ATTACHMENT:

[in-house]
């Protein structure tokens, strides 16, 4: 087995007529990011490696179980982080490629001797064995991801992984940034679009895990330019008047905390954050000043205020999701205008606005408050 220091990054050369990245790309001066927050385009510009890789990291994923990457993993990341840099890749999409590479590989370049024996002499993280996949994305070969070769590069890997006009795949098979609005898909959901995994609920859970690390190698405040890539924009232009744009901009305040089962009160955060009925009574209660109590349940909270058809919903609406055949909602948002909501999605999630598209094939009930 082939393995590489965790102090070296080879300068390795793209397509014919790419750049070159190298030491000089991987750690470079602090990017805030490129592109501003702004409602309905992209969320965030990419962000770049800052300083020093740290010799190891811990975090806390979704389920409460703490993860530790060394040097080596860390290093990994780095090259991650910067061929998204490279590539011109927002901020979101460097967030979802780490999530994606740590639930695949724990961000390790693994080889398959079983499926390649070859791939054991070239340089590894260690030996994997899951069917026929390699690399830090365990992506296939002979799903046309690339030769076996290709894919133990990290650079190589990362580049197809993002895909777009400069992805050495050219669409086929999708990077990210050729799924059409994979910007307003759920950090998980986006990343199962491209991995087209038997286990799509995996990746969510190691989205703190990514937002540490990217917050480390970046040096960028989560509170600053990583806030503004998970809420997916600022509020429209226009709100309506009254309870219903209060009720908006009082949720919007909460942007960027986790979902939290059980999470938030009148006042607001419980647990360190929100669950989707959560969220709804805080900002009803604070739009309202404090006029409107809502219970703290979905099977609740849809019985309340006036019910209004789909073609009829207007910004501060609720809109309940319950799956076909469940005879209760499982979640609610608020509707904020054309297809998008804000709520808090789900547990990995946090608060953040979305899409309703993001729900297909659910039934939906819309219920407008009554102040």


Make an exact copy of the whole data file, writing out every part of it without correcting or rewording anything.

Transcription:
[in-house]
């Protein structure tokens, strides 16, 4: 087995007529990011490696179980982080490629001797064995991801992984940034679009895990330019008047905390954050000043205020999701205008606005408050 220091990054050369990245790309001066927050385009510009890789990291994923990457993993990341840099890749999409590479590989370049024996002499993280996949994305070969070769590069890997006009795949098979609005898909959901995994609920859970690390190698405040890539924009232009744009901009305040089962009160955060009925009574209660109590349940909270058809919903609406055949909602948002909501999605999630598209094939009930 082939393995590489965790102090070296080879300068390795793209397509014919790419750049070159190298030491000089991987750690470079602090990017805030490129592109501003702004409602309905992209969320965030990419962000770049800052300083020093740290010799190891811990975090806390979704389920409460703490993860530790060394040097080596860390290093990994780095090259991650910067061929998204490279590539011109927002901020979101460097967030979802780490999530994606740590639930695949724990961000390790693994080889398959079983499926390649070859791939054991070239340089590894260690030996994997899951069917026929390699690399830090365990992506296939002979799903046309690339030769076996290709894919133990990290650079190589990362580049197809993002895909777009400069992805050495050219669409086929999708990077990210050729799924059409994979910007307003759920950090998980986006990343199962491209991995087209038997286990799509995996990746969510190691989205703190990514937002540490990217917050480390970046040096960028989560509170600053990583806030503004998970809420997916600022509020429209226009709100309506009254309870219903209060009720908006009082949720919007909460942007960027986790979902939290059980999470938030009148006042607001419980647990360190929100669950989707959560969220709804805080900002009803604070739009309202404090006029409107809502219970703290979905099977609740849809019985309340006036019910209004789909073609009829207007910004501060609720809109309940319950799956076909469940005879209760499982979640609610608020509707904020054309297809998008804000709520808090789900547990990995946090608060953040979305899409309703993001729900297909659910039934939906819309219920407008009554102040």